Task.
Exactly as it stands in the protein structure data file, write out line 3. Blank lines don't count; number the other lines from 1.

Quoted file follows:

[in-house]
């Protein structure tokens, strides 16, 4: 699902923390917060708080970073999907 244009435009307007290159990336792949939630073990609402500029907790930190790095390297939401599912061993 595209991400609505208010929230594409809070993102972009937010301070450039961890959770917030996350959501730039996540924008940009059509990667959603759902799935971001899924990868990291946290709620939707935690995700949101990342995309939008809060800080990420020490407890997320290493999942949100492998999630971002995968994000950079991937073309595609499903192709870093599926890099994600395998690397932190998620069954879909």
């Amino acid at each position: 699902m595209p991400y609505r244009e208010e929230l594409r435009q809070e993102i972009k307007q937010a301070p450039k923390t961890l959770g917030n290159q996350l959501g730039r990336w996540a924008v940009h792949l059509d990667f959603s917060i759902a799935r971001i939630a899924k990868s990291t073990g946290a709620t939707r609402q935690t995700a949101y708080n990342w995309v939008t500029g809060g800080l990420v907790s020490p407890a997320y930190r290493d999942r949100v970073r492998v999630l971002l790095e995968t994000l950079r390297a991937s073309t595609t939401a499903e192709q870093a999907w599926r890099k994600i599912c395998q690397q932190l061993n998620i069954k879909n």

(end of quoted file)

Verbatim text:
């Amino acid at each position: 699902m595209p991400y609505r244009e208010e929230l594409r435009q809070e993102i972009k307007q937010a301070p450039k923390t961890l959770g917030n290159q996350l959501g730039r990336w996540a924008v940009h792949l059509d990667f959603s917060i759902a799935r971001i939630a899924k990868s990291t073990g946290a709620t939707r609402q935690t995700a949101y708080n990342w995309v939008t500029g809060g800080l990420v907790s020490p407890a997320y930190r290493d999942r949100v970073r492998v999630l971002l790095e995968t994000l950079r390297a991937s073309t595609t939401a499903e192709q870093a999907w599926r890099k994600i599912c395998q690397q932190l061993n998620i069954k879909n």